License: Creative Commons - Attribution Author: NASA Goddard Space Flight Center
Two new NASA missions are teaming up to explore the ionosphere, a little-understood area that’s close to home but historically hard to observe.
The two missions provide distinct but complementary perspectives: ICON, in low-Earth orbit, flies directly through and just above regions of interest, capturing detailed remote and in situ data on the forces that shape this area. GOLD, in geostationary orbit over the Western Hemisphere, will build up a full-disk view of the ionosphere and upper atmosphere every half hour, providing detailed large-scale measurements of related processes — a cadence which makes it the first mission to be able to monitor the true weather of the upper atmosphere, rather than the longer cycles of its climate. GOLD is also able to focus in on a tighter region and scan more quickly, to complement additional research plans as needed. Read more: go.nasa.gov/2CR60Er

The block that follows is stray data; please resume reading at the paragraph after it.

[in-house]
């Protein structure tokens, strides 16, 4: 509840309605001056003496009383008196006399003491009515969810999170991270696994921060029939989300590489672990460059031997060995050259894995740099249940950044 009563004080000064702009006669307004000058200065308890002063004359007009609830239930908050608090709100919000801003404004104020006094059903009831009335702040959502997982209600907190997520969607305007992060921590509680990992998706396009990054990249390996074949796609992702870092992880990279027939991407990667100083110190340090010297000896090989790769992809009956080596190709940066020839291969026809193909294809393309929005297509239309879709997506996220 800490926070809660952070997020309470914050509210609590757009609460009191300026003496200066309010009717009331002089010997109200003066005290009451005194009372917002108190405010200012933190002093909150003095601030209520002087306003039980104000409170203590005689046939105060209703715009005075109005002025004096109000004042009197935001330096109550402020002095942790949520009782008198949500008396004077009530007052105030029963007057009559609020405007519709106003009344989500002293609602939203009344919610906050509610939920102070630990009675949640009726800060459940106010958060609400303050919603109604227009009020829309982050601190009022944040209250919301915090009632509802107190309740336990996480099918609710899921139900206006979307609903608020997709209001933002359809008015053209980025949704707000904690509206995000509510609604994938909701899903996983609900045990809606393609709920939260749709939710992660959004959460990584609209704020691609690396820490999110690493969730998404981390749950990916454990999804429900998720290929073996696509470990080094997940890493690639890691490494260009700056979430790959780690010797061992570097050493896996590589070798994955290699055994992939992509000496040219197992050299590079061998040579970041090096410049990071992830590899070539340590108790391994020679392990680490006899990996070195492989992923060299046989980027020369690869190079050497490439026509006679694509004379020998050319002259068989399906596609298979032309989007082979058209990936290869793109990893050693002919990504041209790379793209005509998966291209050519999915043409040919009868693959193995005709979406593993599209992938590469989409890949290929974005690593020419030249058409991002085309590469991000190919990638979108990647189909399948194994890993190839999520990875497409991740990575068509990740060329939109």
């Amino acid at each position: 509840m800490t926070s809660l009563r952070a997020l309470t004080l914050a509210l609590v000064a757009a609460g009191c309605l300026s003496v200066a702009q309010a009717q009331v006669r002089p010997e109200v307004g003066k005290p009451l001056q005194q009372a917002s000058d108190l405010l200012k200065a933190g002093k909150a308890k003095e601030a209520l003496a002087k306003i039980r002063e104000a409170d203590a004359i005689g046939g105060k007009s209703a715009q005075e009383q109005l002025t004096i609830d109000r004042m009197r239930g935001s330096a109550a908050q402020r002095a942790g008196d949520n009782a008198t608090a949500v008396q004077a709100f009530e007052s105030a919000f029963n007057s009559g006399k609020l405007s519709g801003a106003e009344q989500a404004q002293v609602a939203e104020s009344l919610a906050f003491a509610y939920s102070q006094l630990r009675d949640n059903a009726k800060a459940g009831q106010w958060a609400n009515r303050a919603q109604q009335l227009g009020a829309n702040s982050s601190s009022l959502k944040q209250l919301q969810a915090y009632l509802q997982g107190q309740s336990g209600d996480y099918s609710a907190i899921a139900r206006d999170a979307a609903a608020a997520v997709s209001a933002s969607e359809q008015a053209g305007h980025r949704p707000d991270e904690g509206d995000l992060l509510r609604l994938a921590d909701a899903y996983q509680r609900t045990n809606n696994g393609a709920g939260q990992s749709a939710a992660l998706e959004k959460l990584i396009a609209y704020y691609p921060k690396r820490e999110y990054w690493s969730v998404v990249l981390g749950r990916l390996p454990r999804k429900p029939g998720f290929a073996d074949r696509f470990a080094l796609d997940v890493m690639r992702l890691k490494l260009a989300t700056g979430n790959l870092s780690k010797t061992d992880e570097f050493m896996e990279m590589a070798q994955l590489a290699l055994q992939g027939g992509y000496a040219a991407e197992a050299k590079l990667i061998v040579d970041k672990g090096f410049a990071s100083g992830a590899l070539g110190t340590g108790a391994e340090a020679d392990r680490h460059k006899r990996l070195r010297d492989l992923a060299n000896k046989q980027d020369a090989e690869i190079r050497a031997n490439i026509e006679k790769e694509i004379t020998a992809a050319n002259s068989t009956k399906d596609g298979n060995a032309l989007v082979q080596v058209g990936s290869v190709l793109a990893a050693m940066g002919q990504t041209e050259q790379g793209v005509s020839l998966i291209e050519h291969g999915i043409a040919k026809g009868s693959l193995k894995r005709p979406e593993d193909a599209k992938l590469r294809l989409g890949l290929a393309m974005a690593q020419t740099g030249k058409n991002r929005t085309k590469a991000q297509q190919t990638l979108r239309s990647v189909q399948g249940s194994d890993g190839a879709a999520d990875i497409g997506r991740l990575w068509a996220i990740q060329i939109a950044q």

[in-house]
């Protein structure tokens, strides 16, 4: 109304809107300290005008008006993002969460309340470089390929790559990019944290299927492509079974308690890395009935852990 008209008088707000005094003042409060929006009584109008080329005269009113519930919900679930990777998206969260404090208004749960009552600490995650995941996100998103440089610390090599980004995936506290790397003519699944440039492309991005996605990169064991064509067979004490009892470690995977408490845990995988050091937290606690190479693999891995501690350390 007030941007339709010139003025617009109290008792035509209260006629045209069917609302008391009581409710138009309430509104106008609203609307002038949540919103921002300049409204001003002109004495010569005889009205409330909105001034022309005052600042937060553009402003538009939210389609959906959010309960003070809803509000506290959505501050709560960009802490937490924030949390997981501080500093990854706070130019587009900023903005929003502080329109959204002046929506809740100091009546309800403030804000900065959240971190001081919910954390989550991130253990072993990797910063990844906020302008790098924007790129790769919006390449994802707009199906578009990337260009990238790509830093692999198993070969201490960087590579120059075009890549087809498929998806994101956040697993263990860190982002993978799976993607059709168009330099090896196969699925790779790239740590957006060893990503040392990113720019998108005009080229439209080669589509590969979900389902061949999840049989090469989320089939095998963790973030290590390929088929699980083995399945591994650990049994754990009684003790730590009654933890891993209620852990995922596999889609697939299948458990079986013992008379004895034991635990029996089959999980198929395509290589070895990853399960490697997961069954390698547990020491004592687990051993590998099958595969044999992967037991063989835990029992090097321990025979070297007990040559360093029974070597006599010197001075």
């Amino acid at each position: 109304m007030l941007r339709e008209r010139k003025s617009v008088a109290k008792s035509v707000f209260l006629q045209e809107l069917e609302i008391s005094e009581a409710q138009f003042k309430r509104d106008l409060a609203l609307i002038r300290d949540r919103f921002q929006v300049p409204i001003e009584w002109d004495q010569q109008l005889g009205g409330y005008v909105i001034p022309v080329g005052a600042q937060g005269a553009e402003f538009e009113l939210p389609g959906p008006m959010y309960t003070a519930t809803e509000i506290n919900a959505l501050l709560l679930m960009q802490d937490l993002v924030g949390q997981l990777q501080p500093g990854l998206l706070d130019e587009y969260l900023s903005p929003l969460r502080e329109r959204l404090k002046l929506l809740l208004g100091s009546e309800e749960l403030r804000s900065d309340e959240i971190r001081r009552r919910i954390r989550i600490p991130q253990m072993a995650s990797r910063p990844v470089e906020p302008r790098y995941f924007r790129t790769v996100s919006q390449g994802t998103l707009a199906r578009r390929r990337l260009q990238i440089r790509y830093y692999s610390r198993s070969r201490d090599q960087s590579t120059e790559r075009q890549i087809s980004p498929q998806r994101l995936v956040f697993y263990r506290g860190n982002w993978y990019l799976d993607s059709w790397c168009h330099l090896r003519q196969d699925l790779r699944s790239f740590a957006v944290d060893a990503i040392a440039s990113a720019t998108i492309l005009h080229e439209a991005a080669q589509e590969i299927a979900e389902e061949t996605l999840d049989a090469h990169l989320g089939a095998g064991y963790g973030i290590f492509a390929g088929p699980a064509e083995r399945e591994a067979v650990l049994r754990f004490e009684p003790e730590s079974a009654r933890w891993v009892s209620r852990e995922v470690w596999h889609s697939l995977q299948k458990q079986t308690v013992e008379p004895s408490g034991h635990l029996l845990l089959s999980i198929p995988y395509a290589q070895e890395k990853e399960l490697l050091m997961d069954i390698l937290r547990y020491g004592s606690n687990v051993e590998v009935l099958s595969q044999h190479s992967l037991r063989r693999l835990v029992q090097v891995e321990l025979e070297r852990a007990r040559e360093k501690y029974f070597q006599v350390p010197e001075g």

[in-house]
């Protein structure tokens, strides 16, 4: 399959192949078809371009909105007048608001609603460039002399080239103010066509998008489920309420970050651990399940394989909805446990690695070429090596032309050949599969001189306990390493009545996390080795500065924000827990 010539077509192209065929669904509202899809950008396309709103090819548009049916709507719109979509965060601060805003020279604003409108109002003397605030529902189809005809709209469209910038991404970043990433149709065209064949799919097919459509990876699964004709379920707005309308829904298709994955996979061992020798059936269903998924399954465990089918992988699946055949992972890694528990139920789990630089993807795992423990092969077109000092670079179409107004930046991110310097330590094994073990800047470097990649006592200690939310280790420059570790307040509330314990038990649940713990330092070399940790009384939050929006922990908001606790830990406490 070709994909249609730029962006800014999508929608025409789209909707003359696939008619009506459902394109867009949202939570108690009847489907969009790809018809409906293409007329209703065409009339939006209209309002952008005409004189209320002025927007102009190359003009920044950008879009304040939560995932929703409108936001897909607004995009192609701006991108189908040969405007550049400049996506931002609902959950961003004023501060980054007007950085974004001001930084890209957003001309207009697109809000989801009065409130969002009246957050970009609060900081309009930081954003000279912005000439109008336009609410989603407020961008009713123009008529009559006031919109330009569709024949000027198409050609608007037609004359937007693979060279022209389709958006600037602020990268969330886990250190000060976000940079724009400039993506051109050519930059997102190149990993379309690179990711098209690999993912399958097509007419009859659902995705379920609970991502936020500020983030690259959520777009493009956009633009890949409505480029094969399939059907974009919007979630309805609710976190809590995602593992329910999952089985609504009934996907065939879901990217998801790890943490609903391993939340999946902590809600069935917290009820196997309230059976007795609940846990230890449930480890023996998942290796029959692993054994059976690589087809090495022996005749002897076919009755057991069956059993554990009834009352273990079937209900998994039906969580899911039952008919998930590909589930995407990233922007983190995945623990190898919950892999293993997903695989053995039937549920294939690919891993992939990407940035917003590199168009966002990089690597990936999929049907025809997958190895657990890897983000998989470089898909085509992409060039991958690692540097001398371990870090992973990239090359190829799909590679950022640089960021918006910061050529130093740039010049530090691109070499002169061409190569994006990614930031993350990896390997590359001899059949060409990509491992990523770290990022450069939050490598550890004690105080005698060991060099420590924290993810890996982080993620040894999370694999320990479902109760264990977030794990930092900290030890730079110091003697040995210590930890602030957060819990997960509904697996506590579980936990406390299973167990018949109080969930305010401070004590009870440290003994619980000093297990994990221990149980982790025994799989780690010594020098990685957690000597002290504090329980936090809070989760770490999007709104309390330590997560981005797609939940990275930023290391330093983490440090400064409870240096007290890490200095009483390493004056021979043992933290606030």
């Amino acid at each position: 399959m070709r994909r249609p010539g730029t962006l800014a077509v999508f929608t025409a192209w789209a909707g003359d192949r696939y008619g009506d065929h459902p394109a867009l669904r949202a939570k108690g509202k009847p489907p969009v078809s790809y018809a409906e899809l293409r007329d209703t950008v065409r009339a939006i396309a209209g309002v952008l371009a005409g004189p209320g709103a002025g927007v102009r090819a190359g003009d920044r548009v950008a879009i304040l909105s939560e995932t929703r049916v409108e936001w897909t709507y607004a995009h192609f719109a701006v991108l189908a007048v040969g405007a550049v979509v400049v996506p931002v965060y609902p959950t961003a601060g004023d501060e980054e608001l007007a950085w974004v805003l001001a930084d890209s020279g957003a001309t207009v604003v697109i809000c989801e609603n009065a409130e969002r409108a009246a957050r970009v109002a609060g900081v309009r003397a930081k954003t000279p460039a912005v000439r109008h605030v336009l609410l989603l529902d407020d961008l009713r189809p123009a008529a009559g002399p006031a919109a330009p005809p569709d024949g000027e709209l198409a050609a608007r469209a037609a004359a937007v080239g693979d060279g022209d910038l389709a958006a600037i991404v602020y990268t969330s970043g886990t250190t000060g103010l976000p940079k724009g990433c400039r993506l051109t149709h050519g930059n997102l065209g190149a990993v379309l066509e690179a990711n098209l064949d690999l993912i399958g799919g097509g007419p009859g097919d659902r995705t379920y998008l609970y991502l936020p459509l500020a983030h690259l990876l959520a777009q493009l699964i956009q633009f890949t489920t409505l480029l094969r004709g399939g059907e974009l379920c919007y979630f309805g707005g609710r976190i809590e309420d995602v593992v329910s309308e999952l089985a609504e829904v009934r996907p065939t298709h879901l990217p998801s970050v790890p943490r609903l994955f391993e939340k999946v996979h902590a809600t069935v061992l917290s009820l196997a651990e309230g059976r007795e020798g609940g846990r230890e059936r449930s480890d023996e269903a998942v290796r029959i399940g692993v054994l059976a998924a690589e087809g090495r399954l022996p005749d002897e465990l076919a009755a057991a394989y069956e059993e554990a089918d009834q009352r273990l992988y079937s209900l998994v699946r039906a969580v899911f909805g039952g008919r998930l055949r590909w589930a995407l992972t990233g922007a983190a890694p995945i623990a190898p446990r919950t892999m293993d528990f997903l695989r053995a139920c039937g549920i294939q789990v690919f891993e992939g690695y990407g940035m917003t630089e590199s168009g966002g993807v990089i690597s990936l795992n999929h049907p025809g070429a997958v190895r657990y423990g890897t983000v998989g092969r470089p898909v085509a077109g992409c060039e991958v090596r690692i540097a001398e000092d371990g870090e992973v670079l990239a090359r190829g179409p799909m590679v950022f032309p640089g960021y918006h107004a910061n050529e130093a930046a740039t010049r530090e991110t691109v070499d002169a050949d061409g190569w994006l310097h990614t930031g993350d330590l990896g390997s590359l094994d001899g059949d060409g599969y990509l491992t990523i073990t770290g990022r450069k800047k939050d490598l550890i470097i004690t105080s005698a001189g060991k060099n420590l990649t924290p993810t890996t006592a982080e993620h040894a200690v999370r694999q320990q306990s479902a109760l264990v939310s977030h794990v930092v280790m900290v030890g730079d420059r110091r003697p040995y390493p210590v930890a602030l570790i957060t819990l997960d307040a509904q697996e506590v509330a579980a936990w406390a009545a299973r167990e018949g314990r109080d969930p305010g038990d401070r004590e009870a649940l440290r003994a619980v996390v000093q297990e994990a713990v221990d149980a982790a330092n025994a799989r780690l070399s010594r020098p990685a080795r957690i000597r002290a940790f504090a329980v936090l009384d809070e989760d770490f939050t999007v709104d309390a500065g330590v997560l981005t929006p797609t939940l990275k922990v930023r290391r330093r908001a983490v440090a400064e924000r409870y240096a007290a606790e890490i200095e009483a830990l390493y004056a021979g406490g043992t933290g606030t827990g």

Image caption: Charged particles in Earth’s atmosphere, which make up the ionosphere, create bands of color above Earth’s surface, known as airglow. ICON, depicted in this artist’s concept, will study the ionosphere from a height of about 350 miles to understand how the combined effects of terrestrial weather and space weather influence this ionized layer of particles.
Credit: NASA Goddard's Conceptual Image Lab/B. Monroe
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